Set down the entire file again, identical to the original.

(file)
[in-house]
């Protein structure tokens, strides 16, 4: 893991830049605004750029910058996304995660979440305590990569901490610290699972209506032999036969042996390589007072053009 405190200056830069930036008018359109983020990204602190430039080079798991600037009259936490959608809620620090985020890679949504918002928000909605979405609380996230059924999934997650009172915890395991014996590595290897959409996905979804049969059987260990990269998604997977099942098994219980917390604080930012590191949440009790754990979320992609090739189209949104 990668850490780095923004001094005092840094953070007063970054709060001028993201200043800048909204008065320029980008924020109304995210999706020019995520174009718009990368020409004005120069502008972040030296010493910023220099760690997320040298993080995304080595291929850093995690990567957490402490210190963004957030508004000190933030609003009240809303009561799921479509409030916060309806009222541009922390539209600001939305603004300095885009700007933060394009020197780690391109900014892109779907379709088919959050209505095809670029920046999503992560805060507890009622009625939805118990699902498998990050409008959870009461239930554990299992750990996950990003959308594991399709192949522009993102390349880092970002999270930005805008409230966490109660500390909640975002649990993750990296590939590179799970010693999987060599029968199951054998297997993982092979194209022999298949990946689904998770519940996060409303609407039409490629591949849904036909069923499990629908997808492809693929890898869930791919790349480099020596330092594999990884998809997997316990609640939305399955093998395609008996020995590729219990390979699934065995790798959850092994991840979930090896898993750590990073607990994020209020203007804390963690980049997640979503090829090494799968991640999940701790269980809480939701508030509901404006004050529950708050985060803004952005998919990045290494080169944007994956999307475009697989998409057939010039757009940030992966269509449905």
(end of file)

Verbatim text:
[in-house]
């Protein structure tokens, strides 16, 4: 893991830049605004750029910058996304995660979440305590990569901490610290699972209506032999036969042996390589007072053009 405190200056830069930036008018359109983020990204602190430039080079798991600037009259936490959608809620620090985020890679949504918002928000909605979405609380996230059924999934997650009172915890395991014996590595290897959409996905979804049969059987260990990269998604997977099942098994219980917390604080930012590191949440009790754990979320992609090739189209949104 990668850490780095923004001094005092840094953070007063970054709060001028993201200043800048909204008065320029980008924020109304995210999706020019995520174009718009990368020409004005120069502008972040030296010493910023220099760690997320040298993080995304080595291929850093995690990567957490402490210190963004957030508004000190933030609003009240809303009561799921479509409030916060309806009222541009922390539209600001939305603004300095885009700007933060394009020197780690391109900014892109779907379709088919959050209505095809670029920046999503992560805060507890009622009625939805118990699902498998990050409008959870009461239930554990299992750990996950990003959308594991399709192949522009993102390349880092970002999270930005805008409230966490109660500390909640975002649990993750990296590939590179799970010693999987060599029968199951054998297997993982092979194209022999298949990946689904998770519940996060409303609407039409490629591949849904036909069923499990629908997808492809693929890898869930791919790349480099020596330092594999990884998809997997316990609640939305399955093998395609008996020995590729219990390979699934065995790798959850092994991840979930090896898993750590990073607990994020209020203007804390963690980049997640979503090829090494799968991640999940701790269980809480939701508030509901404006004050529950708050985060803004952005998919990045290494080169944007994956999307475009697989998409057939010039757009940030992966269509449905």